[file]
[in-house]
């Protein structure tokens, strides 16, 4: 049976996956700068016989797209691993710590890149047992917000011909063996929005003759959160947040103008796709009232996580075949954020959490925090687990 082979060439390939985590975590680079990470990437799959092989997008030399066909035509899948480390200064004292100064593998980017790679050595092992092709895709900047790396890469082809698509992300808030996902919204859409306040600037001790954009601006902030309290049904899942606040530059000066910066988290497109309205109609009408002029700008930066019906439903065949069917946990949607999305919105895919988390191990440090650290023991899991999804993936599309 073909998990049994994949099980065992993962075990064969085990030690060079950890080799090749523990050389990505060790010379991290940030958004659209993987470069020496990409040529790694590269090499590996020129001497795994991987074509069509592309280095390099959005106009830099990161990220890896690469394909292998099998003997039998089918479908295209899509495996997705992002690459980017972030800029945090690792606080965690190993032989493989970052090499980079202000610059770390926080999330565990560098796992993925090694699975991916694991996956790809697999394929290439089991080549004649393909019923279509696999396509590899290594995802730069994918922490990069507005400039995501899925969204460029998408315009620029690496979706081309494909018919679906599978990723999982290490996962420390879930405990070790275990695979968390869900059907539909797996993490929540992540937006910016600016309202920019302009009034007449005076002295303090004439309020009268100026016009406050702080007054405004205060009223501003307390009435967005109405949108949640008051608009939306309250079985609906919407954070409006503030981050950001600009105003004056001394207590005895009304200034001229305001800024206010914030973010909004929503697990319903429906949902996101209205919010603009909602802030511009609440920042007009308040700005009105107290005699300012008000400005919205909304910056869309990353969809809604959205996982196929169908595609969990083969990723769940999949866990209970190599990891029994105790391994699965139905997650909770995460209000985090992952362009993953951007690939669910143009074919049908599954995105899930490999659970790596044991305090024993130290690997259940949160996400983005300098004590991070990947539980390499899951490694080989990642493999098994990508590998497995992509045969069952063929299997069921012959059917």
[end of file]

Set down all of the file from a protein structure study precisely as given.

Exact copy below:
[in-house]
């Protein structure tokens, strides 16, 4: 049976996956700068016989797209691993710590890149047992917000011909063996929005003759959160947040103008796709009232996580075949954020959490925090687990 082979060439390939985590975590680079990470990437799959092989997008030399066909035509899948480390200064004292100064593998980017790679050595092992092709895709900047790396890469082809698509992300808030996902919204859409306040600037001790954009601006902030309290049904899942606040530059000066910066988290497109309205109609009408002029700008930066019906439903065949069917946990949607999305919105895919988390191990440090650290023991899991999804993936599309 073909998990049994994949099980065992993962075990064969085990030690060079950890080799090749523990050389990505060790010379991290940030958004659209993987470069020496990409040529790694590269090499590996020129001497795994991987074509069509592309280095390099959005106009830099990161990220890896690469394909292998099998003997039998089918479908295209899509495996997705992002690459980017972030800029945090690792606080965690190993032989493989970052090499980079202000610059770390926080999330565990560098796992993925090694699975991916694991996956790809697999394929290439089991080549004649393909019923279509696999396509590899290594995802730069994918922490990069507005400039995501899925969204460029998408315009620029690496979706081309494909018919679906599978990723999982290490996962420390879930405990070790275990695979968390869900059907539909797996993490929540992540937006910016600016309202920019302009009034007449005076002295303090004439309020009268100026016009406050702080007054405004205060009223501003307390009435967005109405949108949640008051608009939306309250079985609906919407954070409006503030981050950001600009105003004056001394207590005895009304200034001229305001800024206010914030973010909004929503697990319903429906949902996101209205919010603009909602802030511009609440920042007009308040700005009105107290005699300012008000400005919205909304910056869309990353969809809604959205996982196929169908595609969990083969990723769940999949866990209970190599990891029994105790391994699965139905997650909770995460209000985090992952362009993953951007690939669910143009074919049908599954995105899930490999659970790596044991305090024993130290690997259940949160996400983005300098004590991070990947539980390499899951490694080989990642493999098994990508590998497995992509045969069952063929299997069921012959059917």